claims data to analyze patients' opioid levels to identify certain 
patients at risk of opioid misuse or overdose.\26\ In another example, 
OIG provided an interactive map online that enables users to see, by 
county, data on the need for opioid treatment services overlaid with 
data on the availability of buprenorphine services (medication-assisted 
treatment).\27\
---------------------------------------------------------------------------

    \26\ HHS OIG Toolkits for Calculating Opioid Levels and 
Identifying Patients at Risk of Misuse or Overdose, available at 
https://oig.hhs.gov/oei/reports/oei-02-17-00560.asp.
    \27\ OIG, Geographic Disparities Affect Access to Buprenorphine 
Services for Opioid Use Disorder (OEI-12-17-00240) (Jan. 2020), 
available at https://oig.hhs.gov/oei/reports/oei-12-17-00240.asp.
---------------------------------------------------------------------------

    OIG audit and evaluation reports are available on our website and 
can be downloaded as PDFs. In recent years, OIG has refreshed the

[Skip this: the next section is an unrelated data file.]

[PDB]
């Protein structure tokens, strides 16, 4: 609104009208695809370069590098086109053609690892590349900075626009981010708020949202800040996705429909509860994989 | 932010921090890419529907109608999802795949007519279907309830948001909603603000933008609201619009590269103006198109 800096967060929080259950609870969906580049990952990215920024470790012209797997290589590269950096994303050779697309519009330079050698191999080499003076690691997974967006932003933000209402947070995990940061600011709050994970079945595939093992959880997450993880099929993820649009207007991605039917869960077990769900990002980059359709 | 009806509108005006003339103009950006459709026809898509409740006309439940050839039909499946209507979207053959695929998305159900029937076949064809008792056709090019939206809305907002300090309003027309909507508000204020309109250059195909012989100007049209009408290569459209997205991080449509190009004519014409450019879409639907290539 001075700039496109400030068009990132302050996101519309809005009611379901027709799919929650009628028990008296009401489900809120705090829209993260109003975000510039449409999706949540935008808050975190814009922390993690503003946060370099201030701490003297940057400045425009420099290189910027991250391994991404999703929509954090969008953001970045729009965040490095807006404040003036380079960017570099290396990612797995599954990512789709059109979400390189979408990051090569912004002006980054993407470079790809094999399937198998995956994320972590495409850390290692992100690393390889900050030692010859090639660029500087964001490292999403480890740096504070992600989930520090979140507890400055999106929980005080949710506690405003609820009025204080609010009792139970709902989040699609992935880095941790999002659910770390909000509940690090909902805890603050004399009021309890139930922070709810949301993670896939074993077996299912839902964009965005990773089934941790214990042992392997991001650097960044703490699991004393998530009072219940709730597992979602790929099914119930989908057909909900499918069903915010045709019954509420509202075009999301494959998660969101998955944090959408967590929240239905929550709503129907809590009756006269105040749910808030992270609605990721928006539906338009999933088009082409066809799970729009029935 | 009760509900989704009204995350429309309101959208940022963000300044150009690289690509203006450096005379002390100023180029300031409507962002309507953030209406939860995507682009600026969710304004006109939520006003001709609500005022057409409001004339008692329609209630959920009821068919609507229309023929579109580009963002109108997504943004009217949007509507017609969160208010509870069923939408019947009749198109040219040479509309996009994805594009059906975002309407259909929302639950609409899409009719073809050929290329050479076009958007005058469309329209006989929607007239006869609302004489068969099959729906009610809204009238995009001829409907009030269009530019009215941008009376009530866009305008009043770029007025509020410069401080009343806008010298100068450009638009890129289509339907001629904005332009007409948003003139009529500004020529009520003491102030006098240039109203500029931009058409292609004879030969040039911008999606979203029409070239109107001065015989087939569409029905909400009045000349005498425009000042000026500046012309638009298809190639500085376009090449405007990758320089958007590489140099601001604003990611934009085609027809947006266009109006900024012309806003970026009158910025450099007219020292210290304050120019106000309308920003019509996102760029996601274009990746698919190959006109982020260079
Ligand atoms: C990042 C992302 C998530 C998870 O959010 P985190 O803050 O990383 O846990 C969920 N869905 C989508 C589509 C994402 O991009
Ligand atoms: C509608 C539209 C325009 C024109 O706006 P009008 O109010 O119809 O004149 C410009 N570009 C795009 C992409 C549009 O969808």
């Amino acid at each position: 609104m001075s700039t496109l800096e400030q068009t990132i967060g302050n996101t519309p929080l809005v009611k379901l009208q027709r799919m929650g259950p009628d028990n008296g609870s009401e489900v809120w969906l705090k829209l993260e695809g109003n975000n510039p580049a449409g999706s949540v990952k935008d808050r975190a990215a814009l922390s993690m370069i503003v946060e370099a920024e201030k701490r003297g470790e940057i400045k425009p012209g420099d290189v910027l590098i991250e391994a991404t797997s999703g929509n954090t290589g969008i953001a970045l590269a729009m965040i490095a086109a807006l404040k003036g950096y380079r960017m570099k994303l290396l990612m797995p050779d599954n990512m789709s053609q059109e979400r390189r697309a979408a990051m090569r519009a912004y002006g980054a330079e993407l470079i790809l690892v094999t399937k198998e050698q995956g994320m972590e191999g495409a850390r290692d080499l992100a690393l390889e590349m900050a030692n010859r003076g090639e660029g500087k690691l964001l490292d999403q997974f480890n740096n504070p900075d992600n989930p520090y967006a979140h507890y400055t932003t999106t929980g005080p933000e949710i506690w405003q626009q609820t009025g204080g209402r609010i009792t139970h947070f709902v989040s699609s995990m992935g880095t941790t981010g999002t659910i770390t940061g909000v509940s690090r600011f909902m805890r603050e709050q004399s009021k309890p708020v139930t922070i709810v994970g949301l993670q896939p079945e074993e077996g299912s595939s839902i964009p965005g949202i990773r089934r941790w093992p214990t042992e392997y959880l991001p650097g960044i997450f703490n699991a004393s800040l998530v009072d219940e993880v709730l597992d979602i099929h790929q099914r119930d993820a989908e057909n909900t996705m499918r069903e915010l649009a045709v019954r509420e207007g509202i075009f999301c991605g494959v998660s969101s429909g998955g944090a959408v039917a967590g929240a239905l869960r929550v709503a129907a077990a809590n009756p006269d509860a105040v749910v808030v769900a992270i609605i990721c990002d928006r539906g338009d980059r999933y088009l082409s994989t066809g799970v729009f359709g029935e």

format and layout of our reports with the goal of making them more user 
friendly; for example, most reports start with a ``Report in Brief'' 
that provides the key findings, recommendations, and context on the 
first page. We have also used different formats for certain types of 
reports, such as a ``data brief'' \28\ and a ``data snapshot,'' \29\ 
among others, with the intent of making the key results and takeaways 
clearer and more readily understood.
---------------------------------------------------------------------------

    \28\ E.g., OIG, Concerns Persist About Opioid Overdoses and 
Medicare Beneficiaries' Access to Treatment and Overdose-Reversal 
Drugs (OEI-02-20-00401) (Aug. 2021), available at https://oig.hhs.gov/oei/reports/OEI-02-20-00401.asp.
    \29\ E.g., OIG, National Review of Opioid Prescribing in 
Medicaid Is Not Yet Possible (OEI-05-18-00480) (Aug. 2019), 
available at https://oig.hhs.gov/oei/reports/oei-05-18-00480.asp.
---------------------------------------------------------------------------

    OIG also publishes other information and resources describing 
forthcoming reports or summarizing published reports. For example, OIG 
publishes a Work Plan on our website, which is a searchable repository